The surprising jump in September retail sales is indicative of how the coronavirus pandemic has distorted spending and consumption patterns. It also obscures the weakness that remains in other sectors of the economy and dwindling resources of many American households.
Census Bureau data found that retail sales rose by 1.9 percent last month, more than double the 0.7 percent average estimated by economists polled by Dow Jones.
“While the topline retail sales figure may look decent, the underlying data underscores the need for additional fiscal support, as the current spending patterns are unlikely to be sustainable,” said Charlie Ripley, senior investment strategist at Allianz Investment Management.
Non-store (ie. e-commerce) sales rose in September, along with building materials and gardening-related goods. Ripley characterized this as a case of diminishing returns. “One specific area like building materials, where spending has been quite robust, is slowing as elevated spending there doesn’t appear to be sustainable,” he said.
Mark Zandi, chief economist at Moody’s Analytics, had predicted 1.5 percent retail sales growth for last month, based on transactions between businesses as well as observations of the myriad and ongoing ways Covid-19 is changing how America lives, works and learns. September sales are usually slow, he said, falling into a trough between back-to-school spending and holiday shopping. This year, with in-person school delayed, relegated to part-time, or shut down in many parts of the country, that spending didn’t take place on its usual timetable.
“Generally, you see a weakening in retail sales in September. This year, you wouldn’t see that due to the shift because of the pandemic,” he said. Zandi added that restrictions on travel, dining, sports and other in-person entertainment are funneling nearly all of the country’s consumer spending into retail goods. “It overstates the strength,” he said, to look at the retail number absent the context of what the country has lost since the pandemic began rippling through the economy in March.
In his town hall Q&A on Thursday night, former Vice President Joe Biden noted the uneven nature of the way the economy has rebounded, with a market-driven “K-shaped” recovery for the wealthy while millions of others, including a vast swath of middle-class and lower-income households, continue to struggle. Part of this is a function of job loss, which struck the services sector harder, especially for industries such as hospitality and leisure that disproportionately employ lower-income and often marginalized workers.
The University of Michigan’s new Survey of Consumer Sentiment also reflects this tension: Respondents’ assessments of current economic conditions fell, but that drop was offset by more optimism about future economic conditions.
“Slowing employment growth, the resurgence in Covid-19 infections, and the absence of additional federal relief payments prompted consumers to become more concerned about the current economic conditions,” chief economist Richard Curtin wrote.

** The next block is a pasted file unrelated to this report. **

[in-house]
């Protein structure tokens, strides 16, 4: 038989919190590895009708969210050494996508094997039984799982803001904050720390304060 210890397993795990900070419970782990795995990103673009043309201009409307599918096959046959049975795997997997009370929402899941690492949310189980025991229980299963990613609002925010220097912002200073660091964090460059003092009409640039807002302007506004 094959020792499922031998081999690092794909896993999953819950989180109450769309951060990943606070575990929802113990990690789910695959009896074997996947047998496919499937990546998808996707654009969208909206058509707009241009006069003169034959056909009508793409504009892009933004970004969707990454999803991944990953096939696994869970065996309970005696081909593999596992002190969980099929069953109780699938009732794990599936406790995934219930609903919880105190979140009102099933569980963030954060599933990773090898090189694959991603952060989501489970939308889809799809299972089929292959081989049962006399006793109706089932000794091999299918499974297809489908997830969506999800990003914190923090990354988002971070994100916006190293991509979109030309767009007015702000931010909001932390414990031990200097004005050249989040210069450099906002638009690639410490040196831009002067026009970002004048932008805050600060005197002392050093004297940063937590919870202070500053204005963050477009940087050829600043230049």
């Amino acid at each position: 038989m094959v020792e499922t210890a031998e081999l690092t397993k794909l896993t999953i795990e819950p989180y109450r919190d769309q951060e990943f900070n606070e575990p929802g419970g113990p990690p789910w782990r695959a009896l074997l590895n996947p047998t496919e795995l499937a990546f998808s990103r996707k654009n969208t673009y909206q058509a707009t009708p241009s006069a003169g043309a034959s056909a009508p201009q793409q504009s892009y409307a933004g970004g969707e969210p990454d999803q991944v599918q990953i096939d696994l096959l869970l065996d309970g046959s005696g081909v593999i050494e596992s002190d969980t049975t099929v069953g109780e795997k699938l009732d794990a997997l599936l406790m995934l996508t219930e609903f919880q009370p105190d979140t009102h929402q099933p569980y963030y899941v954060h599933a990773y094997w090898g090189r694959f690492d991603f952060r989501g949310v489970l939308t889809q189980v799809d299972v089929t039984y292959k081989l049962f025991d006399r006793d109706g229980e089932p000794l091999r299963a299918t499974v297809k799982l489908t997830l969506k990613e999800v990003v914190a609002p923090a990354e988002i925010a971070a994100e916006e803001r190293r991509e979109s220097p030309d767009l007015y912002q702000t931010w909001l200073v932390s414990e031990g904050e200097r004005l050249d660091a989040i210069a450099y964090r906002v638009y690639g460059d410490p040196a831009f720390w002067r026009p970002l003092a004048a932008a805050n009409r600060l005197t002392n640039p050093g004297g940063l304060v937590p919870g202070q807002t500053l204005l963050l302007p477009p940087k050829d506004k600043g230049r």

A report from the JPMorgan Chase Institute that analyzed anonymized checking account data of both employed and unemployed customers found that workers without jobs are rapidly losing ground, and their financial instability poses a threat to a broader economic recovery.
Median balances among the unemployed first soared, roughly doubling between March and July, then plunged right at the point when the supplemental weekly $600 in unemployment insurance payments expired. On average, Chase noted that customers burned through two-thirds of those accrued savings in August alone.
The spending of unemployed individuals increased with the arrival of unemployment benefits and decreased upon expiration of the $600 weekly unemployment benefit supplement, Chase analysts wrote.
Economists warn that this is unsustainable. “With signs of the labor recovery slowing, the ability for consumers to spend will slow as well,” Ripley said.
Chase came to the same conclusion in its analysis. “It is clear that the spending of unemployed individuals increased with the arrival of unemployment benefits and decreased upon expiration of the $600 weekly unemployment benefit supplement,” they wrote. “Without further government support or significant labor market improvements, jobless workers may exhaust their accumulated savings buffer, leaving them with a choice to further cut spending or fall behind on debt or rent payments.”
Zandi said these are troubling signs that Americans soon will no longer be willing — or able — to maintain the level of spending that will lift the economy out of recession. “The economy is very fragile, the recovery is still very fragile, the pandemic is still raging and there’s no additional fiscal support coming,” Zandi said. “I think this could be the high water mark for retail sales for a while, and for the border economy.”